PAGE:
Uber has shut down Xchange Leasing after learning it’s seriously in the red

Uber's ailing Xchange Leasing branch purchased by Fair.com

Xchange Leasing
Worawee Meepian/123RF
It’s no secret that Uber has always had trouble hanging onto money, but now that it’s being kicked out of a major market, the transportation giant is doing everything it can to cut costs. The latest casualty at Uber is Xchange Leasing, its American auto-leasing business. And given that the venture was losing 18 times more money on each vehicle than previously believed, it seems like the wise choice in this situation. Luckily, just a few months after deciding to shutter Xchange, Uber has found a buyer for the business — Fair.com.

As initially reported by the Wall Street Journal, Uber first began toying with the idea of closing down the business over the summer. The original hope was for a buyout, but the company appeared to get impatient a few months ago, and shut Xchange Leasing down without a buyer over the summer, affecting about 500 jobs. Simultaneously, however, Uber launched a sale process, and now, that process has reached its conclusion.

It’s unclear how much Fair paid for the leasing service, but the company itself is well versed in the rentals business. Its customers name a price for a rental vehicle, and Fair does what it can to match these customers with a car purchased from a local dealership. These vehicles can then be returned at any time. Thus far, the firm has raised around $85 million in equity, and has racked up $1 billion in debt (sound familiar?).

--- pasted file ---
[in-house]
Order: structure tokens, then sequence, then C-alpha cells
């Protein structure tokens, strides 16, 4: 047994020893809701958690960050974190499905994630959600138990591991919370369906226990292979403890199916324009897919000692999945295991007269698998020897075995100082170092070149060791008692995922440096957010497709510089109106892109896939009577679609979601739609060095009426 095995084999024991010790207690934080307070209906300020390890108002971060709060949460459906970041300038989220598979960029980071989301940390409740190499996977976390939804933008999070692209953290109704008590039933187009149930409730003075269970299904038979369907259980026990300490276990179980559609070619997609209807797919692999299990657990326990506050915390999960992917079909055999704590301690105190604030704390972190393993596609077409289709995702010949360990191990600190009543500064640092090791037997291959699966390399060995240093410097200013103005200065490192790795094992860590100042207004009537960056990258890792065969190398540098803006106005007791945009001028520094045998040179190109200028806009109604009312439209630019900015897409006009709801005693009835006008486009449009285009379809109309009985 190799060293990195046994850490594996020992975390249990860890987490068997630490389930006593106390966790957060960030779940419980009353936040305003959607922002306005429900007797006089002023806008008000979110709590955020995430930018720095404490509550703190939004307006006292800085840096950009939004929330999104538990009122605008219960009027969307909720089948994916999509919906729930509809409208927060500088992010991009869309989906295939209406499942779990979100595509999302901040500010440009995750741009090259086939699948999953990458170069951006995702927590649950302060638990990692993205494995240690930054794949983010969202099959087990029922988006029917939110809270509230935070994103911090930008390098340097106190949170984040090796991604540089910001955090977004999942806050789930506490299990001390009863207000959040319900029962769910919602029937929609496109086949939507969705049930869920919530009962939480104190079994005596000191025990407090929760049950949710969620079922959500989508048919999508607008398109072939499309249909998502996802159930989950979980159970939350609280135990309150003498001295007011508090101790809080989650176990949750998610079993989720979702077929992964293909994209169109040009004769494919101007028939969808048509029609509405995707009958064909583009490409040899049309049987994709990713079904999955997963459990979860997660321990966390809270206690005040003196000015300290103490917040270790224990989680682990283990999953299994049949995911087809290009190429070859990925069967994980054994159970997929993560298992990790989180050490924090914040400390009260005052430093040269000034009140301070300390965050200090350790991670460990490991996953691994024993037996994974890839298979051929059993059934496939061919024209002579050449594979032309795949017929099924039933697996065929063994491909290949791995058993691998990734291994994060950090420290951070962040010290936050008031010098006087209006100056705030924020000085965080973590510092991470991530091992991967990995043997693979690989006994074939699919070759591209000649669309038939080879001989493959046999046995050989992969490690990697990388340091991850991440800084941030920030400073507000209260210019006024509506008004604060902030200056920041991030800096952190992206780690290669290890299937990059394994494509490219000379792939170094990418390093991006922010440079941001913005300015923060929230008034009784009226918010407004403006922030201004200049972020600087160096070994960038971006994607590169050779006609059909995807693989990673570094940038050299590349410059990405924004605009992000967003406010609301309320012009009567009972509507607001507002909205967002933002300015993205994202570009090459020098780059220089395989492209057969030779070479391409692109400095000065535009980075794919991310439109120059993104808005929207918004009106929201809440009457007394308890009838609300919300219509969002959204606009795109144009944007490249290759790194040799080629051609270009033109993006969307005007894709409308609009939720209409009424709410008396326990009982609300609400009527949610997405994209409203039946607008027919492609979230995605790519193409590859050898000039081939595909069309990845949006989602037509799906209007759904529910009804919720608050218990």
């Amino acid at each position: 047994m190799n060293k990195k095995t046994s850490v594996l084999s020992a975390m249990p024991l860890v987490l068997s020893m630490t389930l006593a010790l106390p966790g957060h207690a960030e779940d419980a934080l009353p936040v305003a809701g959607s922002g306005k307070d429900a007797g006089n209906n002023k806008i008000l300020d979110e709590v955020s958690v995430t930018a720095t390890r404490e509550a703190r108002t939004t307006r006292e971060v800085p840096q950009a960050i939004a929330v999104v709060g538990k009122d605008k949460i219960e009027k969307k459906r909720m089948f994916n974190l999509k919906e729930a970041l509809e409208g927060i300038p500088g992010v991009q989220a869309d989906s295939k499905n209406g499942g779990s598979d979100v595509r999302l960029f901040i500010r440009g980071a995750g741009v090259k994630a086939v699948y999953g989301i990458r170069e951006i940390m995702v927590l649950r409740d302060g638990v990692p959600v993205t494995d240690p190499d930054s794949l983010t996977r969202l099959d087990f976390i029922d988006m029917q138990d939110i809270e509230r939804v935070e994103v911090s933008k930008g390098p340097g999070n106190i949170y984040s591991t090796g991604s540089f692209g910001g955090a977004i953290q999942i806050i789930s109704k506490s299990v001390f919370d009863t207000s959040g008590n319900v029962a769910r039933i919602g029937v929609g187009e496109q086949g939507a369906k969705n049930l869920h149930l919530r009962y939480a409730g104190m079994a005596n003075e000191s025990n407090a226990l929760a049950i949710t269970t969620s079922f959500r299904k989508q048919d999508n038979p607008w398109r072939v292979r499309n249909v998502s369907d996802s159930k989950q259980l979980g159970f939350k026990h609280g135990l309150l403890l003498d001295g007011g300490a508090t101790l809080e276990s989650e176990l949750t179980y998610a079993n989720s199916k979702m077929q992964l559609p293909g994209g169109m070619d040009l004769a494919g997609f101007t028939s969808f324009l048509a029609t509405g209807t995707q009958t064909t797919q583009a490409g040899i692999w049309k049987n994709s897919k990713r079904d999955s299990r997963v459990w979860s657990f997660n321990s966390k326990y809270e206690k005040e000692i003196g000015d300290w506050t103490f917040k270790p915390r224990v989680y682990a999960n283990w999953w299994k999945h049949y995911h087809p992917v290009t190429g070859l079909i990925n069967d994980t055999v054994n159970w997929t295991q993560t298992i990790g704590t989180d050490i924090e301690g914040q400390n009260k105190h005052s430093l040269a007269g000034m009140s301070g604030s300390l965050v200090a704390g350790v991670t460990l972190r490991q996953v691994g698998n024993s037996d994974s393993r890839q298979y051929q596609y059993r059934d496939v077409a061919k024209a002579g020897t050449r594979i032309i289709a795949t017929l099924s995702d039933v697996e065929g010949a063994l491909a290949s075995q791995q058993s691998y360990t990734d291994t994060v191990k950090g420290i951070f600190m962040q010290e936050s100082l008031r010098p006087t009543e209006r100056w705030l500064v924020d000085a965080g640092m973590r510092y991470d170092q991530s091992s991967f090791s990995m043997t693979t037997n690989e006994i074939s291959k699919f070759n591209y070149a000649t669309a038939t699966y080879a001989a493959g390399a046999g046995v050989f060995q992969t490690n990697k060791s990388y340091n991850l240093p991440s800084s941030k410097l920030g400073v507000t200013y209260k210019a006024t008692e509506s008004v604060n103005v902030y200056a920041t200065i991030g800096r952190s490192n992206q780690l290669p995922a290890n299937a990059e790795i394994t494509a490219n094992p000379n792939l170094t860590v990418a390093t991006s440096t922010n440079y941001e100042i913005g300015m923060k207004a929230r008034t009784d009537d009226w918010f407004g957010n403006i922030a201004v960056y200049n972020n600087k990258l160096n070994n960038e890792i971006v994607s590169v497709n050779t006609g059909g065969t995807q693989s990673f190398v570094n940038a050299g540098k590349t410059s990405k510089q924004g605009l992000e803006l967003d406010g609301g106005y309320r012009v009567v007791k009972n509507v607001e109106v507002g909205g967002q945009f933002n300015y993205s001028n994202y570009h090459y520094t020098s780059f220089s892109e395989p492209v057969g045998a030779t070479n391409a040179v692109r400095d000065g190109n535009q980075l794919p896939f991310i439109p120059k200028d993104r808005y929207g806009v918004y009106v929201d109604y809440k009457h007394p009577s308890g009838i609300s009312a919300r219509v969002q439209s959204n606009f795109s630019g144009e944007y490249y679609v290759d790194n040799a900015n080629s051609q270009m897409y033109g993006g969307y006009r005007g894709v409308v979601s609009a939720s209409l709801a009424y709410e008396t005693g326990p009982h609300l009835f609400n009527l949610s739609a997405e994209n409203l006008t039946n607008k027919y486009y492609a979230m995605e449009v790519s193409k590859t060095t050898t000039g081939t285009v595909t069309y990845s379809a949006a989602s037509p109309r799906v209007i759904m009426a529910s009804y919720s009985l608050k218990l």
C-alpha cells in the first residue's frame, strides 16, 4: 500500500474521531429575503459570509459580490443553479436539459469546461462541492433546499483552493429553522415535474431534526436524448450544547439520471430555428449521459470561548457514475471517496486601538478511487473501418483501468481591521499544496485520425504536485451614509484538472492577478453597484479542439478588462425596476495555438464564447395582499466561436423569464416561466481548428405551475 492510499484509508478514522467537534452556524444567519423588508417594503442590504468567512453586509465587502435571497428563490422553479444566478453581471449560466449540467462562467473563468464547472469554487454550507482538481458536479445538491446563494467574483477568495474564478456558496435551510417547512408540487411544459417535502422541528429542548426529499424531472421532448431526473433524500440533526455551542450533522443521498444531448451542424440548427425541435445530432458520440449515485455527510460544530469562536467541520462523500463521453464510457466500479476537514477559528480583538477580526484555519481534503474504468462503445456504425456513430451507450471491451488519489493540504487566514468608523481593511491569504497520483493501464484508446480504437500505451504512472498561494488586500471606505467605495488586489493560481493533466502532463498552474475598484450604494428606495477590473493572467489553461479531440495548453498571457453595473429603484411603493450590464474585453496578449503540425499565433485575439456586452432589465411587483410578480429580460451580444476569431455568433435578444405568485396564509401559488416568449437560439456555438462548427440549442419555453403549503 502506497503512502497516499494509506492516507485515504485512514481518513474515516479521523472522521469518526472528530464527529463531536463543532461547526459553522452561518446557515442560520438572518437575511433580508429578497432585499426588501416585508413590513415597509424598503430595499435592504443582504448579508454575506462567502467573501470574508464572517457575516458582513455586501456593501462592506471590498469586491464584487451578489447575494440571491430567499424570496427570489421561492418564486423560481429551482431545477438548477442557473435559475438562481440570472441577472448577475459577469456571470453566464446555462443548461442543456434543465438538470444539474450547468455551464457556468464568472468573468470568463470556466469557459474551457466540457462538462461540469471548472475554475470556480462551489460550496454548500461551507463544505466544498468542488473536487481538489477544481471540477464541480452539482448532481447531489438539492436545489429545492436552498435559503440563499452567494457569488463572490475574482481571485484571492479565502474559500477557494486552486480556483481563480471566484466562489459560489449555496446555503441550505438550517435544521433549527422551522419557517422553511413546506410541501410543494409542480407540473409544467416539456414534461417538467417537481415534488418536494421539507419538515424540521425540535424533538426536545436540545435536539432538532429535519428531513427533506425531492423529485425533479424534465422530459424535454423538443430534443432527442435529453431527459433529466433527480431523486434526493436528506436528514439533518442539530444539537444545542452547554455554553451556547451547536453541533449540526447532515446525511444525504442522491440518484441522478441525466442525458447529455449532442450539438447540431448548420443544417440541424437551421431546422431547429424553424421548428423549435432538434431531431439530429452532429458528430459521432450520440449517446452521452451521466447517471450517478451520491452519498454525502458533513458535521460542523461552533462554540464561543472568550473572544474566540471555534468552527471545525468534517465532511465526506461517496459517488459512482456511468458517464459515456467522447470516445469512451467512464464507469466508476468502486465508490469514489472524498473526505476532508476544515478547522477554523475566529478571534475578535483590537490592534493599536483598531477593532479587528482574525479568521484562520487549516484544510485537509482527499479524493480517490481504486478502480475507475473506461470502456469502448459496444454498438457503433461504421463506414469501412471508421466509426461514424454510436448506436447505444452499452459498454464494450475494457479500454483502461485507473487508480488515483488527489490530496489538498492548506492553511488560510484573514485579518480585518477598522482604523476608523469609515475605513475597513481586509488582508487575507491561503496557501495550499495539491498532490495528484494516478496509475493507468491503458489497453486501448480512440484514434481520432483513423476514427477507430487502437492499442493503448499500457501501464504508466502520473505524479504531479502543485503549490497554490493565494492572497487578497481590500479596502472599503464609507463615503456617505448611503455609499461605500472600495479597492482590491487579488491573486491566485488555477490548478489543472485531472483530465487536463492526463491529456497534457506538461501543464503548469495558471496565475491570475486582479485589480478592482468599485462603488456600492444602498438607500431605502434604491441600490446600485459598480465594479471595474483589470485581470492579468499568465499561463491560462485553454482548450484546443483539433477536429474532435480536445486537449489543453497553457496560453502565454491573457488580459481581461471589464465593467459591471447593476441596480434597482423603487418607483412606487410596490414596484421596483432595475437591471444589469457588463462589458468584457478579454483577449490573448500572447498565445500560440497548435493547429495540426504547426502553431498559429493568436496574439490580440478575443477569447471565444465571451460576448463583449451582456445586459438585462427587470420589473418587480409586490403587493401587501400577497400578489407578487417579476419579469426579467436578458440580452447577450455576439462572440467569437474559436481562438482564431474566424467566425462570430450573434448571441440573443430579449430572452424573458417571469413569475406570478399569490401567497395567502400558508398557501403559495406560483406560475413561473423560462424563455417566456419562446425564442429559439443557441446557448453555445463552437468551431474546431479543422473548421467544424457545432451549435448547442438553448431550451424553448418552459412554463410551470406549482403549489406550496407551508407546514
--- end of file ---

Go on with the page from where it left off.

“We have decided to stop operating Xchange Leasing and move toward a less capital-intensive approach,” a spokesman confirmed to the Journal back in September. Originally begun in 2015 under ex-CEO Travis Kalanick’s leadership, the leasing program was bolstered by an investment of around $600 million. Uber hoped that this initiative would make it easier for the company to recruit drivers who would otherwise be unable to provide their own vehicles.

Unfortunately, this didn’t work quite as planned, as the Journal reported many drivers returning the leased cars in “poor shape, damaging their resale value.” Ultimately, the company was forced to place drivers in increasingly expensive leased vehicles, which meant that the drivers had to work longer hours in order to pay back the lease, thereby creating more wear and tear, and perpetuating a vicious, net-loss cycle.

By July, Uber realized that Xchange was in the red by about $9,000 for every vehicle in the fleet (previous estimates suggested this figure was just $500). There were a total of about 40,000 cars in the fleet, which represents a whole lot of debt.

Hopefully, the sale of the business will do something to negate that red zone.

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